They weren't dreams (Blogger Chicks Carnival #6)

I was reading Notes from the trenches as she commented on the continuing, but probably unintended, cruelty of peoples remarks about her large family.

I found myself dreaming back to many years ago and what I experienced as the youngest of eight.

I didn't know we were poor.

I thought people stared at us 'cuz we were so good looking.

My sisters and I sang when we did dishes. There were loads - and we were the closest thing to automation in the house. Mom activated us by pointing her ‘don’t start with me” finger.

I shared a bed with my just older sis until I was eight. Even after that, there was always someone to crawl in bed with when I had a nightmare. My sis tells me I was the nightmare when she woke up in my occasional accident. (Sorry, sis.)

My two oldest brothers picked me up and threw me back and forth between them when they got home from school. It never occurred to me that my friends never had the pleasure of being a wiffle ball.

We ALWAYS sat around our old wooden table as a family. Our food was simple, but Mom did her best with what the garden produced and what she canned and preserved. We all shared in the weeding and harvesting. In the summer months, Mom kept us busy husking corn, shelling peas, and snapping beans.

Dad would be up at 4 a.m., light a fire, put a pot of cereal on to cook, and head down the hill to start milking. Now when I smell a 'just lit' match it reminds me how I would wake up just a little, take a sniff, and then snuggle down in my blanket. I knew the house would be cozy by the time I crawled out of bed several hours later. (I also remember the rubbery cream-of-wheat that would be waiting for me when I arrived at my breakfast bowl. Argh!)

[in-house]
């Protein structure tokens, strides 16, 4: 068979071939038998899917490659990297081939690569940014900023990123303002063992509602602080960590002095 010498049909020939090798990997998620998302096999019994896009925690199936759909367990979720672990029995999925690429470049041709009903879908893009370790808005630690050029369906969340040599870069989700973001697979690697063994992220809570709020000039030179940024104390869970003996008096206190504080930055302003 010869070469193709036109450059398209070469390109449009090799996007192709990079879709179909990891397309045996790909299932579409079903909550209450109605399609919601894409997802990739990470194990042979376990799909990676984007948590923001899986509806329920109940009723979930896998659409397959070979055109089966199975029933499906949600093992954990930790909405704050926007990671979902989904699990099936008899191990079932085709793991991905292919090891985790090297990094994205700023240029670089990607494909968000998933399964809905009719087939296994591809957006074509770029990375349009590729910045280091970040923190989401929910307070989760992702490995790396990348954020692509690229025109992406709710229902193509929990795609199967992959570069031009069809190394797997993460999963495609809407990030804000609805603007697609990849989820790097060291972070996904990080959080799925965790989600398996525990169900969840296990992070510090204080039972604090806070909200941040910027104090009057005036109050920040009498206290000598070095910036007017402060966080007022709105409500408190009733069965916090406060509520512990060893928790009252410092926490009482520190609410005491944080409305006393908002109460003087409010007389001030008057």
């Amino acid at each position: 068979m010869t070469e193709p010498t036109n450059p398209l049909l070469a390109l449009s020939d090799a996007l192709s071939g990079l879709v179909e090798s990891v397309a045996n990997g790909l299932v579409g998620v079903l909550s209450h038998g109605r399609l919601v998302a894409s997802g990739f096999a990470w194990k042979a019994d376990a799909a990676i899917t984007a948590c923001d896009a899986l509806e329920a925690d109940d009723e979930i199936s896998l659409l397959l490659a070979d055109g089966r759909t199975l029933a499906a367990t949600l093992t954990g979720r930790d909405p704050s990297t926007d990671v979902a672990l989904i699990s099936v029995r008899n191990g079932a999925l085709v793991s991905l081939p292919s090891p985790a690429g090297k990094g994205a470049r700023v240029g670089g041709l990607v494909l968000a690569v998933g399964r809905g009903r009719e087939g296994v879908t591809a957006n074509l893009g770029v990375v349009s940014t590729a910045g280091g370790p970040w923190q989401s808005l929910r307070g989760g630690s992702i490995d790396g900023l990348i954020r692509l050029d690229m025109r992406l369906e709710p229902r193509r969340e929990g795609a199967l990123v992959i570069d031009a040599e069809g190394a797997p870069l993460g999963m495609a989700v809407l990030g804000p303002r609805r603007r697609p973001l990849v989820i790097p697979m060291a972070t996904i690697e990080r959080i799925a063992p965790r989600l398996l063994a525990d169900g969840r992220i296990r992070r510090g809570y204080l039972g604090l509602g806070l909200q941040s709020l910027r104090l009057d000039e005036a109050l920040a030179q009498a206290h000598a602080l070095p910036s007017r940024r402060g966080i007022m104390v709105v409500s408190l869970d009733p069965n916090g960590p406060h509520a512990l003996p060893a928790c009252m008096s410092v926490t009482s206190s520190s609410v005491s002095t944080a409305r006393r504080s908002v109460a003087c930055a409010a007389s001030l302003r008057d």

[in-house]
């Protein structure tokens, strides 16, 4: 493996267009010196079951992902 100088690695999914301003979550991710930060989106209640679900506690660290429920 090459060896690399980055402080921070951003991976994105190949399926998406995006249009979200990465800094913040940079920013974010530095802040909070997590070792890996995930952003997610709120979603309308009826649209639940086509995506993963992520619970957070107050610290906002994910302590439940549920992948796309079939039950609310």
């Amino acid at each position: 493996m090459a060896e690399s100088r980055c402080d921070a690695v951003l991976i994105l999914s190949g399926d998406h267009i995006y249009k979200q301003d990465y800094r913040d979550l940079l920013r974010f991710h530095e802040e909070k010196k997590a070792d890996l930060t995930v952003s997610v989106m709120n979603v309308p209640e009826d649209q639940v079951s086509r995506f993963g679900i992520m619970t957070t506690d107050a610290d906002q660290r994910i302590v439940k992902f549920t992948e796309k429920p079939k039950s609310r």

We walked to school every day. I was never alone until I was the last one in elementary school.

Mom's hands were so rough from her hard life that she had to use gloves to pull on her nylons before we went to church. But I remember them only as having the softest most tender touch when I needed a hug.

Most peoples dreams consist of wants, wishes, and deepest desires for what may come.

Not mine. My dreams take me back to when I never knew I didn’t have it all.

Comments

Shna said…
Reading my way through the BC Carnival!

Excellent post! Those were the days, eh. Love looking back on them :) Thanks for reminding me.
Mama Duck said…
That's so sweet, I love it.
Amanda said…
Good story mom - I wish I would have known your father. Isn't is strange how smells remind you so clearly of a way you felt? I still think I can smell chicken pox. lol
Robin said…
Pamela, Your remembrances were WONDERFUL! And I think your perspective exemplary. Glad you went "this" direction with the dream carnival.

I didn't know Karmyn was your daughter...getting ready to go read your "tag" now.
Karmyn R said…
Nice Memories, mom!!!
Walker said…
Lovely! It wasn't a time so long ago for me, either. They were wiser times.
CyberCelt said…
What a wonderful story. I grew up poor without knowing it. Riches come in many forms. Being free and running wild in the summertime is my idea of rich.
Malissa said…
wonderful post! "poor" is relative kwim?

You were very rich!

Visiting from the BC carnival
Gina said…
Great post! You DID have it all! And those rich memories continue to enrich your life today..and I'm sure your daughters lives as well. What an inheritance!

Thanks for sharing your dreams!
Anonymous said…
sweet. ivy

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